It's no secret the Blue Jackets entered the 2020 offseason seeking to upgrade their offense.
With the acquisition of Max Domi from Montreal, they believe progress has been made. But to keep up in the new Central Division, they'll have to score more goals–and as it stands now, it's worth a discussion if they're better off now than six months ago.
That's why GM Jarmo Kekalainen monitored the free agent market throughout the break, hoping to find a budget-friendly addition to his forward group (yes, he signed veteran Mikko Koivu in October, but the 37-year-old is likely to play a depth role).
Mike Hoffman has scored more goals than just about everyone on the Blue Jackets' roster in the last few seasons, and he remained available until Sunday, when he agreed to a pro tryout (PTO) with the St. Louis Blues. Hoffman is, in all likelihood, going to sign a one-year deal with the Blues once they're able to move Alexander Steen and Vladimir Tarasenko to long-term injured reserve.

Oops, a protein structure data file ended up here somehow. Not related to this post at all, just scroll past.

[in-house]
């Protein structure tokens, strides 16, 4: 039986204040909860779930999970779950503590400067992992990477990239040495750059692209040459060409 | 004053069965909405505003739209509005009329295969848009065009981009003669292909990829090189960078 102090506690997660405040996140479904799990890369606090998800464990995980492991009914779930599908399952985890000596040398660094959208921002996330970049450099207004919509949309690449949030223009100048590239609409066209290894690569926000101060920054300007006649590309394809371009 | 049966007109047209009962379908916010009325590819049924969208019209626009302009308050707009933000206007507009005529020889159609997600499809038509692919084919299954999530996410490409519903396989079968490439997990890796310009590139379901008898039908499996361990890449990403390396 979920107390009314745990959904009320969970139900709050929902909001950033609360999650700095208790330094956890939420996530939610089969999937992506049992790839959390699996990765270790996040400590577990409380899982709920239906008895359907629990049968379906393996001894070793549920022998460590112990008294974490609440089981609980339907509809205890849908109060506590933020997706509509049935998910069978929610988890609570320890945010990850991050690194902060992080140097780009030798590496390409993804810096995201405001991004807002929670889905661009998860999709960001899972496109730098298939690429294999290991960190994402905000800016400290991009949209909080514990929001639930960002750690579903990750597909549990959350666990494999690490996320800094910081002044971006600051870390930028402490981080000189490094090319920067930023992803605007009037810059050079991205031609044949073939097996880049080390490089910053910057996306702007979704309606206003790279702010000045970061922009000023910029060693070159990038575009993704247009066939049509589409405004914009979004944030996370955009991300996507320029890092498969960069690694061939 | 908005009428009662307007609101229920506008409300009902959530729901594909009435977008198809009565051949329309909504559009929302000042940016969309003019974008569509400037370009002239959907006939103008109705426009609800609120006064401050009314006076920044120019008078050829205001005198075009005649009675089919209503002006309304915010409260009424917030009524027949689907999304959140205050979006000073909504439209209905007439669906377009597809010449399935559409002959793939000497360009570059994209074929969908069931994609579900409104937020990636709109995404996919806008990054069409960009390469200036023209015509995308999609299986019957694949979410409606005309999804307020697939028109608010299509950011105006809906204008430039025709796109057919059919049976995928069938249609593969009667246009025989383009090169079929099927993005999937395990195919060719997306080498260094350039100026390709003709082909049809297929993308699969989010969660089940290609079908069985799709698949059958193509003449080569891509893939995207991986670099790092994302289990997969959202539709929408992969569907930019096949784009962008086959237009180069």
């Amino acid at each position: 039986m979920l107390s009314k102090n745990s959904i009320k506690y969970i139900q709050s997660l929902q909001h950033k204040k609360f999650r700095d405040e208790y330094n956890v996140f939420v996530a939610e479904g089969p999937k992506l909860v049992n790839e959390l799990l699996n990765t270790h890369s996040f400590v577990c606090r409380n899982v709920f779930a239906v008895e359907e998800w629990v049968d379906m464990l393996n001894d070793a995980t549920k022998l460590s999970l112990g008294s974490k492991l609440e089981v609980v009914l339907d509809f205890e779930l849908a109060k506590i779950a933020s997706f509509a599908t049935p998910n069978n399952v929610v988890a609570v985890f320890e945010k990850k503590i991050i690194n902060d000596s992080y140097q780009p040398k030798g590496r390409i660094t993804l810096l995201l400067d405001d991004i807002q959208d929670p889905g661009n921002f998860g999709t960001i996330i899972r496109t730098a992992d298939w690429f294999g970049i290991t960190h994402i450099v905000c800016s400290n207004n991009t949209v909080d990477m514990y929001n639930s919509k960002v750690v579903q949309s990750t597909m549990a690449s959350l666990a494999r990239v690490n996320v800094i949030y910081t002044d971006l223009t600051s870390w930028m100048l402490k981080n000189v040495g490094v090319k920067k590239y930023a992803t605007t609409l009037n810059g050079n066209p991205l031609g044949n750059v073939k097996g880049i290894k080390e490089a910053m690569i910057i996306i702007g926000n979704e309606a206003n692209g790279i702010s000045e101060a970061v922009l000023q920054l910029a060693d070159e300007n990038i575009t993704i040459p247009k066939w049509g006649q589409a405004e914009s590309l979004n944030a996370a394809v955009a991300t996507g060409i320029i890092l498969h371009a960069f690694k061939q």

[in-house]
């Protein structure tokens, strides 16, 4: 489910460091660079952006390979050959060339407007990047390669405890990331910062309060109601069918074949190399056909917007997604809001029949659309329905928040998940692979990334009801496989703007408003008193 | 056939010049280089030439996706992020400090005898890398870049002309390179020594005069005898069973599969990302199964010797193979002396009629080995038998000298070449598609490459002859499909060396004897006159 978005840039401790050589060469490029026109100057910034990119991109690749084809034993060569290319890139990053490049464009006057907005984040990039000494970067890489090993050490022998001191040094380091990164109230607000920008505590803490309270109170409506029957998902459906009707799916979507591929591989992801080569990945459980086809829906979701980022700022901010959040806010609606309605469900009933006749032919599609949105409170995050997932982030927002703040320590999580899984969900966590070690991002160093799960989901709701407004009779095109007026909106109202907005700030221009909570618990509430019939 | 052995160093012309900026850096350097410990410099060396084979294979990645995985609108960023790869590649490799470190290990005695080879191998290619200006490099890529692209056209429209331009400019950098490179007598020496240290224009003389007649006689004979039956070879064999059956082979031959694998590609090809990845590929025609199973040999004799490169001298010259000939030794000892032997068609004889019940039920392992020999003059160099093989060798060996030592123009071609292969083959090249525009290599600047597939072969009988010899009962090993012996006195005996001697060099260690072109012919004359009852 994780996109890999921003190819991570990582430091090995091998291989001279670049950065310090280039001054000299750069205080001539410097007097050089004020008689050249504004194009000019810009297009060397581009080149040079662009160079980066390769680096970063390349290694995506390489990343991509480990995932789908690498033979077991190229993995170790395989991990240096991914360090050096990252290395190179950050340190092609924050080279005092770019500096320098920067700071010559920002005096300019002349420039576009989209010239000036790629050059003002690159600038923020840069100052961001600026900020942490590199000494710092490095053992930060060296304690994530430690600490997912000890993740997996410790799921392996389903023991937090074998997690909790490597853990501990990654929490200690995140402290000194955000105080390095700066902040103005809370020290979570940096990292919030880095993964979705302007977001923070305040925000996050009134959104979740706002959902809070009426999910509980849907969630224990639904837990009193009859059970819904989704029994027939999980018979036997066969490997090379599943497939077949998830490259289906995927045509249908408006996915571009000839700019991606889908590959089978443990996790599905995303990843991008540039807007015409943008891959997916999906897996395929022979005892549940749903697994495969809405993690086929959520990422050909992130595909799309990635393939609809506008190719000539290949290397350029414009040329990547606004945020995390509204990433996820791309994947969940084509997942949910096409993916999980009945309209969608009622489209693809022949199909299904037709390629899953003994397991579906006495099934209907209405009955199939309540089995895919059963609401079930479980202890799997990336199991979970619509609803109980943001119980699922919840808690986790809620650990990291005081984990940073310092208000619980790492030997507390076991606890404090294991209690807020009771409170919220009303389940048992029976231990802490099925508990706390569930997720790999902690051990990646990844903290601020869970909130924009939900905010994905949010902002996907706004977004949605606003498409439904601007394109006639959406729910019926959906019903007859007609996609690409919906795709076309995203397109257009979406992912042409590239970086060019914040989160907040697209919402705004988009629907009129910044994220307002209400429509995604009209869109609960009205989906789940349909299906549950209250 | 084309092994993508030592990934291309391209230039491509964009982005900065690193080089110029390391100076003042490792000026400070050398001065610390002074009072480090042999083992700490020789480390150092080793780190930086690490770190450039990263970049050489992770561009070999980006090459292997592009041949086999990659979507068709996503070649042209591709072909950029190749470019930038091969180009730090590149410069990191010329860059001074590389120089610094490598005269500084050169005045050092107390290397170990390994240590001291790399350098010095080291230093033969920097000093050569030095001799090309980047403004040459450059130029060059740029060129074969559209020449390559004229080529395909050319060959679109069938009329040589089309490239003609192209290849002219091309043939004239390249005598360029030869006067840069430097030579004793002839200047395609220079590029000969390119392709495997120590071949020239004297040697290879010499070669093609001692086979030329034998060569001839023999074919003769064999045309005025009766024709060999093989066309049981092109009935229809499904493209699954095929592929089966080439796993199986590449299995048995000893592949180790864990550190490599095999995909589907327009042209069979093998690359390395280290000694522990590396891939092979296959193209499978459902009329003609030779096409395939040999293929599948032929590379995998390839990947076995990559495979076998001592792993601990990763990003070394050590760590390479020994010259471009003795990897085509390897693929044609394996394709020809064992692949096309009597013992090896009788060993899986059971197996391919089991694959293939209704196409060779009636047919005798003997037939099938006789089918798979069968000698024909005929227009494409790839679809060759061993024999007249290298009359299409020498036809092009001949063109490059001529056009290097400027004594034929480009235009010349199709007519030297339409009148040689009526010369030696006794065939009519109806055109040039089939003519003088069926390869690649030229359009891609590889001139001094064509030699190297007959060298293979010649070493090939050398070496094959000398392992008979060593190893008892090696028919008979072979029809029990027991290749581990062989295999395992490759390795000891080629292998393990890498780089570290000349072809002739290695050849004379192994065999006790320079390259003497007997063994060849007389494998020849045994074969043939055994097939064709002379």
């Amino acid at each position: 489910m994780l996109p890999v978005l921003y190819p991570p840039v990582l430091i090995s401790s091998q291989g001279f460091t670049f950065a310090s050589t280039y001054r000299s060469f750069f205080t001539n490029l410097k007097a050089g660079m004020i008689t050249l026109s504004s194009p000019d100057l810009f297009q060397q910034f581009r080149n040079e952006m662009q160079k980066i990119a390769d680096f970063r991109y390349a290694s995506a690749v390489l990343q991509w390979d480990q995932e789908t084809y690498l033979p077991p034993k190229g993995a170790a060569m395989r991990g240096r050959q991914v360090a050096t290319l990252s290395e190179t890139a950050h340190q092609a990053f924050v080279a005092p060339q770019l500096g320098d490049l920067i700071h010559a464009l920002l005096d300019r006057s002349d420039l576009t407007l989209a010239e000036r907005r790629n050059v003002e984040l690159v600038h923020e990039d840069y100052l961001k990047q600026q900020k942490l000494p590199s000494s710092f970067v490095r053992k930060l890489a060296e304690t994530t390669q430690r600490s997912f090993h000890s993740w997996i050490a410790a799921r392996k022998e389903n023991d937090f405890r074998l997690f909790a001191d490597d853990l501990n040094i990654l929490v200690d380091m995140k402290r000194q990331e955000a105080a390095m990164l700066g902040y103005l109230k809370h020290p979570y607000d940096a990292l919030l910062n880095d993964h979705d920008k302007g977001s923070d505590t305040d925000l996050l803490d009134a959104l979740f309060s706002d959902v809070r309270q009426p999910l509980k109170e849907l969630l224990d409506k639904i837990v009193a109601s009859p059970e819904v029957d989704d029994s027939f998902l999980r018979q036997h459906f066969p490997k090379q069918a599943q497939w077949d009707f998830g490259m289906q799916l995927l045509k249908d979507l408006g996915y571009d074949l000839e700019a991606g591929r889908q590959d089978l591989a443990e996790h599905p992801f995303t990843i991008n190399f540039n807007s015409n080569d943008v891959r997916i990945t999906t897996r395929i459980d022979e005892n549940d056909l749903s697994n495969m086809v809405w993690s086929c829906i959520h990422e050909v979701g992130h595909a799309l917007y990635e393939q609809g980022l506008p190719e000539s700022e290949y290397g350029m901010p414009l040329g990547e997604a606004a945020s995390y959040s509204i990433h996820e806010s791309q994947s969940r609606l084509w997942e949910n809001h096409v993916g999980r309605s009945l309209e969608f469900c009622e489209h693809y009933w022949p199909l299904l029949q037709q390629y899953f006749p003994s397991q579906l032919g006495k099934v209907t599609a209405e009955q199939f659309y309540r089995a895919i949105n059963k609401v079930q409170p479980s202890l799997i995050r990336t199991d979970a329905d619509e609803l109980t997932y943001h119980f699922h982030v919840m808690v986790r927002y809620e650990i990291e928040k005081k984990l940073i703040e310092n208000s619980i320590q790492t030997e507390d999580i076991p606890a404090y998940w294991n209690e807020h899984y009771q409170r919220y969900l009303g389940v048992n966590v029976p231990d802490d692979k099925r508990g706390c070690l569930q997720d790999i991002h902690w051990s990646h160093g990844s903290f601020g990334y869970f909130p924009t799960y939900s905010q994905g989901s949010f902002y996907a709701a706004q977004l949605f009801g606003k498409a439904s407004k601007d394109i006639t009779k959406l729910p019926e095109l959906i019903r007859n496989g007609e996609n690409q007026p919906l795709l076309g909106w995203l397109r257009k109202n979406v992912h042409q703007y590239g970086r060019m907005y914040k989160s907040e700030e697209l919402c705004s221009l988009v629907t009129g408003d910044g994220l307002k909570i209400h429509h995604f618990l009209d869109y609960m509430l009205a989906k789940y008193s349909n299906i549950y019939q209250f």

Did the Blue Jackets have interest? Sure. To what degree that interest was, we may never know. The Athletic's Pierre LeBrun reported Monday that as many as 16 teams contacted Hoffman's agent, with the Blue Jackets among those who kept in regular contact until his PTO in St. Louis.
The hurdle here, of course, is the Blue Jackets' oversized elephant in the room: an as-of-yet unsigned Pierre-Luc Dubois. Columbus' No. 1 center is a restricted free agent without a deal as training camp beckons later this week (heard that before?), and any financial commitments would be risky without him signed to a new contract.
LeBrun reported – as you could probably surmise – that Kekalainen preferred to wait until Dubois was signed before getting aggressive on another forward. That choice has taken the Blue Jackets out of the mix for Hoffman, Mikael Granlund and others they had been linked to in previous weeks and months.
But in a year fraught with challenges, many of them financial, the Blue Jackets simply couldn't spend freely or without acknowledging the pressing business in front of them.